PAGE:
Hearing coming on Ramsey capital improvement plan

The Ramsey City Council is reviewing its capital improvement plan for the next five years.

Reconstructing a segment of Garnet Street (shown) and 168th Avenue in the Now and Then Estates neighborhood is included in Ramsey’s capital improvement plan, but like any project when it moves forward depends on available funding and council approval.File photo by Eric Hagen
Reconstructing a segment of Garnet Street (shown) and 168th Avenue in the Now and Then Estates neighborhood is included in Ramsey’s capital improvement plan, but like any project when it moves forward depends on available funding and council approval.File photo by Eric Hagen

City Manager Kurt Ulrich said the council could be holding a public hearing at its Jan. 28 meeting, but that date would officially be set at the Tuesday, Jan. 14 meeting. The council would subsequently vote on whether to approve the plan.

Ulrich said the capital improvement plan is just a projection of major capital expenditures that could come over the next five years, but “the further out it goes, the less certain that projects would be completed. Some items planned we don’t have a funding source for yet.”

“Just because it’s in that book doesn’t mean it’s going to happen,” said Public Works Superintendent Grant Riemer.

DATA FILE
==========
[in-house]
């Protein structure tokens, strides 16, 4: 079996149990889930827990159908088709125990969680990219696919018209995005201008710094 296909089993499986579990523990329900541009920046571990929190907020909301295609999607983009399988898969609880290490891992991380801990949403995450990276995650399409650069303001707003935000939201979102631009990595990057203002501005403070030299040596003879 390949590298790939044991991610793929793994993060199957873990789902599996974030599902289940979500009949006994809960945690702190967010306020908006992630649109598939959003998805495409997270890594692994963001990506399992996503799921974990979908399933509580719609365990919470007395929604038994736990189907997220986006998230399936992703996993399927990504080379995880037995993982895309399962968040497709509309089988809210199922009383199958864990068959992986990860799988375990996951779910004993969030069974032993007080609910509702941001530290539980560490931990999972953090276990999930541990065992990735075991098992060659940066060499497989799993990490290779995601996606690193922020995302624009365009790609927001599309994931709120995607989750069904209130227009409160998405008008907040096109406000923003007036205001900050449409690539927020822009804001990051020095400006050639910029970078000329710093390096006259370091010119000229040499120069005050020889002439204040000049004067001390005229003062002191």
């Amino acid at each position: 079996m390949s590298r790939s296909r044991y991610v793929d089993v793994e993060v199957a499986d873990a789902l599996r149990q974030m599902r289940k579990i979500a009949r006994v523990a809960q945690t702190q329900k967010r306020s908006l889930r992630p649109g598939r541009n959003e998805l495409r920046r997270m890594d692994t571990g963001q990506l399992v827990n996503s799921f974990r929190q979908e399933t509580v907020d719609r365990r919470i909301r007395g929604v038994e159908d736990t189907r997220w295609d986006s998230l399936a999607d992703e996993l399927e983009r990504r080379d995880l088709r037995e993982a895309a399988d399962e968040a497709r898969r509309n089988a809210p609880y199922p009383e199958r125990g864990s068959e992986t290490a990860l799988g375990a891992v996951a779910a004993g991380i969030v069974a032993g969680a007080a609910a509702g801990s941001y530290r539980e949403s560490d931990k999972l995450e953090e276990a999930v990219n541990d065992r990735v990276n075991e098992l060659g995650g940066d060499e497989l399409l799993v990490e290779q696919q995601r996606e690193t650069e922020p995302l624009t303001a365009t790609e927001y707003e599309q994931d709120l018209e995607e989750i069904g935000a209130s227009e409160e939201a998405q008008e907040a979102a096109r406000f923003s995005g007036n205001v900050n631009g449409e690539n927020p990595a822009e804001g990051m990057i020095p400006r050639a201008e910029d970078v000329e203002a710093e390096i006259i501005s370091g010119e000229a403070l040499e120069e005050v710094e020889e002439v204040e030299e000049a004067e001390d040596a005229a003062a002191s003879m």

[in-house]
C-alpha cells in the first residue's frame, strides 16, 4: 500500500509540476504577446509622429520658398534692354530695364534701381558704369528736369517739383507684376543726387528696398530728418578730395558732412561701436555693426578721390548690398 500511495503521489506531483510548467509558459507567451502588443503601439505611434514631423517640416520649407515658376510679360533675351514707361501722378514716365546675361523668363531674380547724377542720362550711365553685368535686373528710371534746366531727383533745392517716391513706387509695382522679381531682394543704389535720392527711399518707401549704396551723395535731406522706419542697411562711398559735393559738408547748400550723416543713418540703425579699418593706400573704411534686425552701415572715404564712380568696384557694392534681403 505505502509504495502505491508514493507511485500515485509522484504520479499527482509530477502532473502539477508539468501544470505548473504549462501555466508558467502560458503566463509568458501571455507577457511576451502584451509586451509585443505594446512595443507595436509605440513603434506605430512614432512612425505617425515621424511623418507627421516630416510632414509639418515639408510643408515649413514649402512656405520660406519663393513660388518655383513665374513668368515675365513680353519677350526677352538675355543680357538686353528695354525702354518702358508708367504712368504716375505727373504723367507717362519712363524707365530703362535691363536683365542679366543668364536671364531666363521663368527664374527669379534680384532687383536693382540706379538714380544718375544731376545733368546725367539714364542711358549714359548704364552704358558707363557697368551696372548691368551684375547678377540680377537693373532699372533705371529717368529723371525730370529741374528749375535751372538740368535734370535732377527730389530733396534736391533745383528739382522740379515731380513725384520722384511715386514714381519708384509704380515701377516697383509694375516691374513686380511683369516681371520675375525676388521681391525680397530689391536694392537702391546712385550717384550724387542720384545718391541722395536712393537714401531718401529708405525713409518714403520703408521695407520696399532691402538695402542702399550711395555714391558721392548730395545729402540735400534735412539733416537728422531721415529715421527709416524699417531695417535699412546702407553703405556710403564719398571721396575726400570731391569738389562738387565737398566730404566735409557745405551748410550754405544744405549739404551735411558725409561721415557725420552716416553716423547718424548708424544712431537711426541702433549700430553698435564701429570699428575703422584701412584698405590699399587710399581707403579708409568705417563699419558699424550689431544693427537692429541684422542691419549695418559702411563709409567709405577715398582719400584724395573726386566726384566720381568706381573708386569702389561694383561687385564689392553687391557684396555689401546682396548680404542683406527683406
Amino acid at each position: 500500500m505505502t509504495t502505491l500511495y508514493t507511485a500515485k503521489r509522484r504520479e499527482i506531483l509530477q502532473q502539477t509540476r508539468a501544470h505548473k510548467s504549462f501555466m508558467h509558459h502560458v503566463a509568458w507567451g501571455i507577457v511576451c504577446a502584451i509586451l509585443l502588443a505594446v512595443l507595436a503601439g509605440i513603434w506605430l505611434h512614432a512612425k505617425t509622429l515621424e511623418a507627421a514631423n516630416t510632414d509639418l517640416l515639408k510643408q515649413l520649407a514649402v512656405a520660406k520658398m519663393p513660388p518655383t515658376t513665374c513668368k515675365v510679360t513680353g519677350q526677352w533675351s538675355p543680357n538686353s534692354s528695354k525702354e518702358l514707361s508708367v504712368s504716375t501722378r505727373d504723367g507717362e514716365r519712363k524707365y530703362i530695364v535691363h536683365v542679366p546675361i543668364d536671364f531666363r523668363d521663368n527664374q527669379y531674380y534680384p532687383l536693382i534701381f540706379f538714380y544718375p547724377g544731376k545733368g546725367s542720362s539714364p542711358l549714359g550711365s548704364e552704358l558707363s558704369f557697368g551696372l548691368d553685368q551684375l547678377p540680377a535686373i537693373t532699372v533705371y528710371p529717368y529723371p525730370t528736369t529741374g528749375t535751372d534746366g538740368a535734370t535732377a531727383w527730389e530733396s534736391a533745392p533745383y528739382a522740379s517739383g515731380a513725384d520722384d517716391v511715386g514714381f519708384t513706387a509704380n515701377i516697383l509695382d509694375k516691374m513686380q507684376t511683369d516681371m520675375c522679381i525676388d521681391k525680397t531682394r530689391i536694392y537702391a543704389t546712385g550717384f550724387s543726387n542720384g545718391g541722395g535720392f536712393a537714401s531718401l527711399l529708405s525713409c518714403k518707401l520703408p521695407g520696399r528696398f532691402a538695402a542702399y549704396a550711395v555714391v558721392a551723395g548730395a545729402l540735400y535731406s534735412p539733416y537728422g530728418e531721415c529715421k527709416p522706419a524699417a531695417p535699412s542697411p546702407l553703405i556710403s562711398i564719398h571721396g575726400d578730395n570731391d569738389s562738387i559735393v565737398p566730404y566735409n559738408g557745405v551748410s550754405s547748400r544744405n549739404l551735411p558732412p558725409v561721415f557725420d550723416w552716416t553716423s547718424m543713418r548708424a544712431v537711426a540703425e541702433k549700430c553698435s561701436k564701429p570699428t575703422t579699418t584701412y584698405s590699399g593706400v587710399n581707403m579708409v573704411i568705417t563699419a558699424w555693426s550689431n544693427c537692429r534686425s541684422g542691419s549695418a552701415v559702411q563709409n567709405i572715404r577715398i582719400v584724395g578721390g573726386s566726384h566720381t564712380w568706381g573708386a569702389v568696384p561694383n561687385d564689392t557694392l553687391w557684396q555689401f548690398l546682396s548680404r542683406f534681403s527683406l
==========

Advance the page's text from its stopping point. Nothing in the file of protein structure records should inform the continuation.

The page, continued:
Councilmember Jill Johns has only been an elected official for a little over a little over five months, but she was previously on the Parks and Recreation Commission for 16 years and thus is familiar with projects such as the Trott Brook Trail Corridor. Johns said this would essentially be Ramsey’s version of the Grand Rounds Scenic Byway that links a series of parks in Minneapolis.

However, the project is pushed to the end of this most recent 2014-2018 plan and it could cost over $4 million to construct a segment from the border with Elk River near Jarvis Street and six miles east along Trott Brook to Rum River Central Park. The project could be a candidate for state Legacy Amendment funding, according to city staff.

“It will be cool when it happens, but it will be a process,” Johns said.

Trail connections that could come in 2014 are Alpine Park to Sweetbay Ridge, along Armstrong Boulevard from 167th Lane to Alpine Drive and then to Lake Itasca, and along Highway 47 from Trott Brook Cemetery to the Elmcrest Park trail.

The council has already approved construction of a new park building at Elmcrest Park next year. It is scheduled to vote Jan. 14 on a joint powers agreement with Anoka County for a new traffic signal and other modifications at the County Road 5 (Nowthen Boulevard) and Alpine Drive intersection. Both these projects are included in the capital improvement plan.

The council has yet to decide whether to charge $8 per month through each electric and natural gas bill for streets maintenance projects. For planning purposes revenue from this potential franchise fee is included in the budget as are $1 million in expenditures in 2014 and $2.2 million annually for street reconstruction projects, but this would need to be modified if franchise fees are not approved.

A Riverdale Drive extension from Traprock Street to Armstrong Boulevard is planned to happen in 2014. At the same time, a water main looping project will happen in this area to provide dependable water pressure and supply to more newly developed areas of Ramsey south of Highway 10.